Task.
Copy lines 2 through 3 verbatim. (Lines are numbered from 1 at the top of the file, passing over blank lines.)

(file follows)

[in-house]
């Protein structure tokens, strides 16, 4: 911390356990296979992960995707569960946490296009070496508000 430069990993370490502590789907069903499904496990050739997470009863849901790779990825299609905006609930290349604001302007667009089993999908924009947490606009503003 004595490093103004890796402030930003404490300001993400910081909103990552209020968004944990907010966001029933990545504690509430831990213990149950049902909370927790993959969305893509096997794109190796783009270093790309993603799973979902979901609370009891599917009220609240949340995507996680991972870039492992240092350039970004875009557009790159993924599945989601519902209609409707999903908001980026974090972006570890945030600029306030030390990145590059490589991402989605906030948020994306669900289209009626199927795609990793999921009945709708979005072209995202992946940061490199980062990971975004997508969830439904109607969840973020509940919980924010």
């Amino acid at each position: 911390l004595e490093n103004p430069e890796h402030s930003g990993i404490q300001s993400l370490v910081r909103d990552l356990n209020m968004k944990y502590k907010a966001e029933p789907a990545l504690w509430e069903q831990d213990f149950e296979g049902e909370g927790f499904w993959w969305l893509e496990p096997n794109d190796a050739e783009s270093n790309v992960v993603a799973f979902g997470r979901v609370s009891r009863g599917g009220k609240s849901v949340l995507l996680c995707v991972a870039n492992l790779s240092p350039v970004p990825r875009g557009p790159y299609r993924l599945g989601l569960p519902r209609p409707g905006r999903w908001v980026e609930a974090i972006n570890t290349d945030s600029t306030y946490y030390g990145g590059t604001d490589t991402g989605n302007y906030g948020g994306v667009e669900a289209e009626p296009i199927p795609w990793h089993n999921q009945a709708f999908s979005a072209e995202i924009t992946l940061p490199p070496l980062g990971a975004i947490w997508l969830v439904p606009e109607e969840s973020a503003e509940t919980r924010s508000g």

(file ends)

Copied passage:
């Protein structure tokens, strides 16, 4: 911390356990296979992960995707569960946490296009070496508000 430069990993370490502590789907069903499904496990050739997470009863849901790779990825299609905006609930290349604001302007667009089993999908924009947490606009503003 004595490093103004890796402030930003404490300001993400910081909103990552209020968004944990907010966001029933990545504690509430831990213990149950049902909370927790993959969305893509096997794109190796783009270093790309993603799973979902979901609370009891599917009220609240949340995507996680991972870039492992240092350039970004875009557009790159993924599945989601519902209609409707999903908001980026974090972006570890945030600029306030030390990145590059490589991402989605906030948020994306669900289209009626199927795609990793999921009945709708979005072209995202992946940061490199980062990971975004997508969830439904109607969840973020509940919980924010």
């Amino acid at each position: 911390l004595e490093n103004p430069e890796h402030s930003g990993i404490q300001s993400l370490v910081r909103d990552l356990n209020m968004k944990y502590k907010a966001e029933p789907a990545l504690w509430e069903q831990d213990f149950e296979g049902e909370g927790f499904w993959w969305l893509e496990p096997n794109d190796a050739e783009s270093n790309v992960v993603a799973f979902g997470r979901v609370s009891r009863g599917g009220k609240s849901v949340l995507l996680c995707v991972a870039n492992l790779s240092p350039v970004p990825r875009g557009p790159y299609r993924l599945g989601l569960p519902r209609p409707g905006r999903w908001v980026e609930a974090i972006n570890t290349d945030s600029t306030y946490y030390g990145g590059t604001d490589t991402g989605n302007y906030g948020g994306v667009e669900a289209e009626p296009i199927p795609w990793h089993n999921q009945a709708f999908s979005a072209e995202i924009t992946l940061p490199p070496l980062g990971a975004i947490w997508l969830v439904p606009e109607e969840s973020a503003e509940t919980r924010s508000g």